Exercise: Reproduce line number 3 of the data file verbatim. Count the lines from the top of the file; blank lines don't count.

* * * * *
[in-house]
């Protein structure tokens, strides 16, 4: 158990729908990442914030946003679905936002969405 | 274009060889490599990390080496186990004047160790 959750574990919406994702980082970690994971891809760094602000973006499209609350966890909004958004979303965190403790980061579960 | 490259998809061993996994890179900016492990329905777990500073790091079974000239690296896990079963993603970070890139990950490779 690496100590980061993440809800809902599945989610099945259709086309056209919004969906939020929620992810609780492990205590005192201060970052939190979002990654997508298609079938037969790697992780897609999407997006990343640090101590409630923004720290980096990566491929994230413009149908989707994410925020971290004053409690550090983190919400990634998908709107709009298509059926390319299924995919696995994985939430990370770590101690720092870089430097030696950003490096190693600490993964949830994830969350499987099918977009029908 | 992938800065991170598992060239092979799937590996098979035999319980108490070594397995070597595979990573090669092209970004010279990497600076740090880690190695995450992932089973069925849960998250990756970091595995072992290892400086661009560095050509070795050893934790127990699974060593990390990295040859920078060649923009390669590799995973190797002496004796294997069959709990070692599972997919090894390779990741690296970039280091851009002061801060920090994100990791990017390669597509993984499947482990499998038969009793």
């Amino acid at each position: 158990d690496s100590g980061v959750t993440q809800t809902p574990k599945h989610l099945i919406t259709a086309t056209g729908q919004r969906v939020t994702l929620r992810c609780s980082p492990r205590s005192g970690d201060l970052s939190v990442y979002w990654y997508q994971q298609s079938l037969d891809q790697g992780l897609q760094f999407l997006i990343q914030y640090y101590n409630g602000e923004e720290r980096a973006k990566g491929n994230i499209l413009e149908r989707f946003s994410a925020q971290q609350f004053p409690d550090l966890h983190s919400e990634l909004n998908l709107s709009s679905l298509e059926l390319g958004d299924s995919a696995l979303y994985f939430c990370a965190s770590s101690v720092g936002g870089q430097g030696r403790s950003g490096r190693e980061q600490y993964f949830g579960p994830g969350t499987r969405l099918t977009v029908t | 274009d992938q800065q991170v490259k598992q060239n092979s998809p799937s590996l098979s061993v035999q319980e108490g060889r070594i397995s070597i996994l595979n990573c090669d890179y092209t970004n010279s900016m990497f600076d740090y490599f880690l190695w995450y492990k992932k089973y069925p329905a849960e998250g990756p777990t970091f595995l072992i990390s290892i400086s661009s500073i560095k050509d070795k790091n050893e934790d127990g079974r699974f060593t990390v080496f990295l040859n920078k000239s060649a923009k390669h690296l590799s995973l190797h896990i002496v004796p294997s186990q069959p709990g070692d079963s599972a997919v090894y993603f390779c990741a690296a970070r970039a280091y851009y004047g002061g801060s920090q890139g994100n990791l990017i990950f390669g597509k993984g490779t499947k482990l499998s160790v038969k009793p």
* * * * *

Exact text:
């Amino acid at each position: 158990d690496s100590g980061v959750t993440q809800t809902p574990k599945h989610l099945i919406t259709a086309t056209g729908q919004r969906v939020t994702l929620r992810c609780s980082p492990r205590s005192g970690d201060l970052s939190v990442y979002w990654y997508q994971q298609s079938l037969d891809q790697g992780l897609q760094f999407l997006i990343q914030y640090y101590n409630g602000e923004e720290r980096a973006k990566g491929n994230i499209l413009e149908r989707f946003s994410a925020q971290q609350f004053p409690d550090l966890h983190s919400e990634l909004n998908l709107s709009s679905l298509e059926l390319g958004d299924s995919a696995l979303y994985f939430c990370a965190s770590s101690v720092g936002g870089q430097g030696r403790s950003g490096r190693e980061q600490y993964f949830g579960p994830g969350t499987r969405l099918t977009v029908t | 274009d992938q800065q991170v490259k598992q060239n092979s998809p799937s590996l098979s061993v035999q319980e108490g060889r070594i397995s070597i996994l595979n990573c090669d890179y092209t970004n010279s900016m990497f600076d740090y490599f880690l190695w995450y492990k992932k089973y069925p329905a849960e998250g990756p777990t970091f595995l072992i990390s290892i400086s661009s500073i560095k050509d070795k790091n050893e934790d127990g079974r699974f060593t990390v080496f990295l040859n920078k000239s060649a923009k390669h690296l590799s995973l190797h896990i002496v004796p294997s186990q069959p709990g070692d079963s599972a997919v090894y993603f390779c990741a690296a970070r970039a280091y851009y004047g002061g801060s920090q890139g994100n990791l990017i990950f390669g597509k993984g490779t499947k482990l499998s160790v038969k009793p």